Mitchell city officials on alert after H&R salvage owner hauls wind turbine blades across state lines
“We don’t want to become a wind turbine dumping ground for every wind turbine farm in the country,” Mitchell Mayor Bob Everson said.
MITCHELL — One by one, truckers hauled a handful of wind turbine blades on Friday into a salvage yard that sits on the west edge of Mitchell.
The massive blades came from a Minnesota wind farm that’s filled with wind turbines that are reaching the end of their lifespan. When turbines reach the end of their life cycle — which typically spans about 20 to 25 years — the large blades are usually disposed of at nearby landfills willing to accept them.
However, the blades are notoriously tough to recycle. With the difficulty of recycling the fiberglass blades, they have begun piling up at some landfills in the Upper Midwest. In recent years, some cities have enacted restrictions on the number of blades its landfill will allow wind farm companies to discard.
While it’s common for the blades, that range in size of around 120 feet, to end up in landfills, Robert Ball, owner of Mitchell-based H&R Salvage, said his team of drivers are hauling the blades from Minnesota to Rapid City. Ball said the blades were temporarily being stored at the Mitchell area H&R Salvage and will be transported to a Rapid City cement plant where they will be broken down to make a cement mixture.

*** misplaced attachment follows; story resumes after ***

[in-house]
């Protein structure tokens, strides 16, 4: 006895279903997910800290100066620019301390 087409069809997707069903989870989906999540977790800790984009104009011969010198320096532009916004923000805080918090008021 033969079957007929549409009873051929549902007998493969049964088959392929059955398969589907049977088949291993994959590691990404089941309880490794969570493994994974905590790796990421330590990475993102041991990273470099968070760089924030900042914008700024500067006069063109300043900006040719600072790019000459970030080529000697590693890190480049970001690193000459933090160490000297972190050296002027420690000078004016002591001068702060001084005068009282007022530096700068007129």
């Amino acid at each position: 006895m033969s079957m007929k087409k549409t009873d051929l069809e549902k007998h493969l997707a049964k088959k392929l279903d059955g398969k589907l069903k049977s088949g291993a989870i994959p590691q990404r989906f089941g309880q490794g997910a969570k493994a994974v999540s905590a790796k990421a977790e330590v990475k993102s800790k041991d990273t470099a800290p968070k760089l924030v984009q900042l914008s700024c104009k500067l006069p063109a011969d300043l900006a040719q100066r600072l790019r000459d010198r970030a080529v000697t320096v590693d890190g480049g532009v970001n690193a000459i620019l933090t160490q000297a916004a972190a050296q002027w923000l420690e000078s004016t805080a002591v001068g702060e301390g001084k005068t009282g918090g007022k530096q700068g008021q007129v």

“The cement plant has found a way to break them down and use them for cement mix. It’s a real slick process,” Ball said.
In recent years, Ball has hauled wind blades in chopped up form into the City of Mitchell’s old landfill, located at 2801 E. Havens St. However, the blades he transported from Minnesota are prohibited to be disposed of at Mitchell’s old landfill due to the city’s regulations.
Although the city and Davison County allow wind turbine blades to be disposed of at the old landfill on the east side of Mitchell , so long as they are cut into roughly 6 to 7-foot pieces, Public Works Director Joe Schroeder said the blades have to come from turbines that are within the surrounding Mitchell area. That means any blades from wind turbines outside of South Dakota are not permitted to be disposed of at the city’s old landfill.
Street and Sanitation Supervisor Kevin Roth confirmed Monday that no wind turbine blades had been brought to the city’s old landfill to be disposed of in recent weeks. Schroeder also noted the city’s landfill on the south edge of Mitchell, where the city and surrounding area towns utilize for trash disposal and other waste, does not allow wind turbine blades to be dumped there.
“The blades that came out of Minnesota are not coming into the landfill,” Roth said Tuesday in an interview with the Mitchell Republic.
As of now, there are no state laws in South Dakota prohibiting blades coming from out of the state to be disposed of at local landfills. However, there have been a growing number of municipal governments that have placed restrictions on allowing blades into their landfills, with some prohibiting blades coming from out-of-state wind turbines.
In Mitchell, the city has implemented several regulations for blade disposal at the old landfill, including the requirement that blades must be cut into smaller pieces and have to come from turbines within the surrounding area that Roth says is about a 70-mile radius around Mitchell. When the blades are hauled into the east landfill site, Roth said they are buried under dirt.